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Adobe Illustrator has long been a popular vector–based drawing program, but for many the learning curve is steep. In Illustrator CS4 One-on-One: Fundamentals, author and leading industry expert Deke McClelland shows users how to get in to the Illustrator mindset and overcome this learning curve. He covers the application's key features in a new way, making it simple and easy to master Illustrator. Deke teaches viewers how to use the core drawing and shape tools, the transformation and reshaping features, text, and the Pen tool. He also explains how to export and print. Even if learning Illustrator has been a struggle in the past, this training can help make sense of it. Exercise files accompany the course.
In this exercise, we are going to talk about how to preview and amass illustrations in the new and improved Bridge CS4. Unless of course you are watching this video in like late 2009, in which case -- or later, like early 2013, in which case this is the very old and not improved Bridge CS4. But here is the idea. I'm going to go back to that Sample Art folder that we were looking at earlier, and let's say I want to be able to preview each and everyone of these illustrations, basically bigger, on screen. I want to have a bigger preview. Couple of different things we can do.
One is I could click on one of these illustrations. Let's click on this guy since we haven't seen him so far. You could go up to the View menu and you could choose Slideshow by the way, you can see a slideshow of your illustrations at full size, and you can zoom in and all this other stuff. But there is this new option right here, Full Screen Preview. If you just press the Spacebar, you will get to it. You can see now, we have got a Full Screen Preview right here. If I press the+ key, it's going to go ahead and zoom it into 100%. Minus is taking it out, as you can see, to a Fit in Screen view. They are not too different for this particular illustration here.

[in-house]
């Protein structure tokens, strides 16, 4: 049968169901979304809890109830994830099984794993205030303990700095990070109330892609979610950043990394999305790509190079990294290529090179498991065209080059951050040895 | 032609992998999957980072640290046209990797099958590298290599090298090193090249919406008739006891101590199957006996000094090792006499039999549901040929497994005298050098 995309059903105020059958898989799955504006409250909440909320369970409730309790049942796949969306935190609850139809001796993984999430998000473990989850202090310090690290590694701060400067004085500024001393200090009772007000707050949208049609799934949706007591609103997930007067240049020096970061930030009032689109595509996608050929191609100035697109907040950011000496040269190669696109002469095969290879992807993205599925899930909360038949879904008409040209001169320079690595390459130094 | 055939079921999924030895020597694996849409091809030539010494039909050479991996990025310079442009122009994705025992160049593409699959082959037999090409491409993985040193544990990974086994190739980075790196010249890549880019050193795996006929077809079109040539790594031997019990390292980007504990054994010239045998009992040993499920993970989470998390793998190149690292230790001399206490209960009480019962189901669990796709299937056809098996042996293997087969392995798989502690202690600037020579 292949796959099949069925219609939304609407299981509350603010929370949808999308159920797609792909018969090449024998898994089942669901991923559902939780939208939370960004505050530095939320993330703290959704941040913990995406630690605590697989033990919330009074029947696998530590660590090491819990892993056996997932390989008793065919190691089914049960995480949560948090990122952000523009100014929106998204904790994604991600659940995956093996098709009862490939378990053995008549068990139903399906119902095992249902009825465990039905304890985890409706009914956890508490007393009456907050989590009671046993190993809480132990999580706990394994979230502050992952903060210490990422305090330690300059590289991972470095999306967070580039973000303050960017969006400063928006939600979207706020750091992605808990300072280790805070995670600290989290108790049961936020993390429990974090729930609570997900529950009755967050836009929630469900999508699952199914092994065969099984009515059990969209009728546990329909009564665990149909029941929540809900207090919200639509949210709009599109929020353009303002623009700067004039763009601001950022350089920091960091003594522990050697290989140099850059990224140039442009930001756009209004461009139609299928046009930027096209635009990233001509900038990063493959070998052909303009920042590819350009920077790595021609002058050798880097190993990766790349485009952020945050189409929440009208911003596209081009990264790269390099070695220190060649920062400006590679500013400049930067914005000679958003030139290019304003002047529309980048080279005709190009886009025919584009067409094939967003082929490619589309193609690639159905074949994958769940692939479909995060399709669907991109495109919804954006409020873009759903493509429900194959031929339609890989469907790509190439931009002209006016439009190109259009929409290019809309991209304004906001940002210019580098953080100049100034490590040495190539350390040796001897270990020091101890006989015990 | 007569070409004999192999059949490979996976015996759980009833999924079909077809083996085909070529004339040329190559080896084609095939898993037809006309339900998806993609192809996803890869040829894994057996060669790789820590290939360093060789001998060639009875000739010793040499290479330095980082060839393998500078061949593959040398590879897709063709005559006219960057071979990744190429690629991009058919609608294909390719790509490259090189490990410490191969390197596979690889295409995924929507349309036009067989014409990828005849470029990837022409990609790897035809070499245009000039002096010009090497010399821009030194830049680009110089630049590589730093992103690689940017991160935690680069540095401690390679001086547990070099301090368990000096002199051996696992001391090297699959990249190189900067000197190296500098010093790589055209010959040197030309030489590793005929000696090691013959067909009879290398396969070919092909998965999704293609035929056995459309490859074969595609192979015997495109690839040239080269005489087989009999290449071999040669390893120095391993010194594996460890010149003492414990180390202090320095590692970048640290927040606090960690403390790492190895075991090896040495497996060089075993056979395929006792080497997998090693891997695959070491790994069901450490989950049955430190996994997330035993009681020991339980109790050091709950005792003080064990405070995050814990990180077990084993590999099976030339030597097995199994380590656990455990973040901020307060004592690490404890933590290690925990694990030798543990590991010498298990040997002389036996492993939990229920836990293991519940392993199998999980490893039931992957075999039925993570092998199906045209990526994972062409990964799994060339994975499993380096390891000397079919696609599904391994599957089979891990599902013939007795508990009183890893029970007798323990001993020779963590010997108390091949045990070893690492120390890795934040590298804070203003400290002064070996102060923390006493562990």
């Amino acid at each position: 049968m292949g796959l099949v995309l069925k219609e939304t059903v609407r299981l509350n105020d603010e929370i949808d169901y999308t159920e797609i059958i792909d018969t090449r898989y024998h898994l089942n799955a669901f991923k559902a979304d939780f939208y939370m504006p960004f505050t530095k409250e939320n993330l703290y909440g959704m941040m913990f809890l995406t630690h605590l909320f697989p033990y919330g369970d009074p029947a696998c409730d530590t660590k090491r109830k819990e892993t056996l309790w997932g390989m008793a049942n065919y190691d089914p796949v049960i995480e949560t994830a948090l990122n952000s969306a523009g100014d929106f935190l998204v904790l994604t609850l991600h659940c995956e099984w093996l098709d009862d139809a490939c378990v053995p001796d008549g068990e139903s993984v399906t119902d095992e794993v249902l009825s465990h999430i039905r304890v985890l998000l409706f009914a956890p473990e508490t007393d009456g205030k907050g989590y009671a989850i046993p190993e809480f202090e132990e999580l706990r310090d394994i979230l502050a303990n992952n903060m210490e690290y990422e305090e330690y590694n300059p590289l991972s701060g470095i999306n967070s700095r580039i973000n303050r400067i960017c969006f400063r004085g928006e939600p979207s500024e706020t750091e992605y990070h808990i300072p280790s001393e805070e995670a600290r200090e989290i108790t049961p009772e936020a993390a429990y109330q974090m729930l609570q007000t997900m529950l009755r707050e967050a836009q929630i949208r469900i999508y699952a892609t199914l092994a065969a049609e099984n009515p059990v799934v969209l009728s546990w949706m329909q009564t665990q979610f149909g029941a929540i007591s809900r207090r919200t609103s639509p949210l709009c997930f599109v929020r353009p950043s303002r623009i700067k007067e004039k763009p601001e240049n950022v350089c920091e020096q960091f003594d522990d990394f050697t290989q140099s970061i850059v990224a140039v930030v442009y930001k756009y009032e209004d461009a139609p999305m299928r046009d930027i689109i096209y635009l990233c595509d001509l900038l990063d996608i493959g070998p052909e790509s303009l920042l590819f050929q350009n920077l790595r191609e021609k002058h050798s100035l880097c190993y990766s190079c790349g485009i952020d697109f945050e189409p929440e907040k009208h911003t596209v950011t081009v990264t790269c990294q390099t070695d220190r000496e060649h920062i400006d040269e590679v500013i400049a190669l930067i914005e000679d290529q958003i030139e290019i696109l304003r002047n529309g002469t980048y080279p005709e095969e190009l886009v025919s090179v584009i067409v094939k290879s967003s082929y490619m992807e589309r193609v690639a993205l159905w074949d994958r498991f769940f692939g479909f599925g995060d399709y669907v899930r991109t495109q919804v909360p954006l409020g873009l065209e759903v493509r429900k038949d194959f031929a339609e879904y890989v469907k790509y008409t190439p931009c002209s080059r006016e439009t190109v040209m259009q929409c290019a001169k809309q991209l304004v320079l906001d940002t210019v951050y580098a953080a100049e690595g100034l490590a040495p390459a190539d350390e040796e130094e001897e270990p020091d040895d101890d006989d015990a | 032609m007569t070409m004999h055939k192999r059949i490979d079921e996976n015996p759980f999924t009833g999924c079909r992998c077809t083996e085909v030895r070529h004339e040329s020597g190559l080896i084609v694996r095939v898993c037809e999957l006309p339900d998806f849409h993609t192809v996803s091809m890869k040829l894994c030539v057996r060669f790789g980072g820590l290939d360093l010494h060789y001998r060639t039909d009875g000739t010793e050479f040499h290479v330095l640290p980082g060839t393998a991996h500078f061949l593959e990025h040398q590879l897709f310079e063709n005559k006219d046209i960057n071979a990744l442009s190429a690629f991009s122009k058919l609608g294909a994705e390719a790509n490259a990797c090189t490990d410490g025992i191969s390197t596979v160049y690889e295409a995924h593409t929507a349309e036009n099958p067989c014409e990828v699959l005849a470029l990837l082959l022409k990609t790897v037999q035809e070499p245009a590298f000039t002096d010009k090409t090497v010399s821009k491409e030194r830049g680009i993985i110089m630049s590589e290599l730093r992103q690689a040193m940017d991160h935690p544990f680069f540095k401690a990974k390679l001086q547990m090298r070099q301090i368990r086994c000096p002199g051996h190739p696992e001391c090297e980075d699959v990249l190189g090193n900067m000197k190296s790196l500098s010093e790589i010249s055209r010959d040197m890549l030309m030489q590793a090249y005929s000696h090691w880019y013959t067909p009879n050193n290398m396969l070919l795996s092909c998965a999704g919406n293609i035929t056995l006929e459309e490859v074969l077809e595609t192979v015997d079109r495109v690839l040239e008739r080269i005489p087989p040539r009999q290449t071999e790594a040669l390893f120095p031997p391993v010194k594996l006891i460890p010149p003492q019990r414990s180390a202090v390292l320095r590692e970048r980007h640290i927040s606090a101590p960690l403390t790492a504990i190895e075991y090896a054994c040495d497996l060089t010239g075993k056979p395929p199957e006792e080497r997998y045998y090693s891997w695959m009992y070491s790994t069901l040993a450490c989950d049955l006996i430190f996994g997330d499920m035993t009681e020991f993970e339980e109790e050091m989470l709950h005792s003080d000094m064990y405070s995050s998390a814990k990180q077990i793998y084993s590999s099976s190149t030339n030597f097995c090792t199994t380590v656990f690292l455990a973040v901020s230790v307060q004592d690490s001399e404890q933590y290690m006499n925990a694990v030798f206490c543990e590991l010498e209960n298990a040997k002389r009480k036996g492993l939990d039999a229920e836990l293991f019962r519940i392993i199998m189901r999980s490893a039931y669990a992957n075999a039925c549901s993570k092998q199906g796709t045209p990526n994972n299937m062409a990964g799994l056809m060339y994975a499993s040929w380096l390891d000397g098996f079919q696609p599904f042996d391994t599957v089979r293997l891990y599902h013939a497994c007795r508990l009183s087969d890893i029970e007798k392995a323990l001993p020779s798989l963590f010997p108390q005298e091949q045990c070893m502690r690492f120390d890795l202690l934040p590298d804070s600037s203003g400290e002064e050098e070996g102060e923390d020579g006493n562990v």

But I can also go into something like 200%. Now, if you take it as far as 200% or 400% or 800%, you are going to get this choppy pixel display, which is not how Illustrator works. When you zoom into Illustrator, because it's a vector-based application, you get smooth outlines no matter what. You shouldn't see these pixels. But that's the function of the Bridge. The Bridge is capable of reading and inspecting in an .ai file, but only to a certain extent. It can only see the contents of the file up to the 100% view and then after that it just gives you big choppy pixels.
I can also zoom using the scroll wheel of my mouse. So I'm zooming out by scrolling down. I could scroll up to zoom in. That's pretty cool, right? Then if you want to check out the next illustration in the collection there, in the folder, then you just press either the Right arrow key or the Down arrow key to move forward. By the way, what do we just see there? That was not the next illustration; that was the next page in this illustration. So this is a two artboard illustration, so we are going to the next artboard. Then the next time I press the Right arrow key or the Down arrow key, I go to the next illustration, and then I go to the next artboard in that illustration, and then I move to the next illustration after that, the next artboard, the next artboard, the next artboard. This is mine, this is the one I changed. The next artboard, and of course, there is my beloved brown shirt.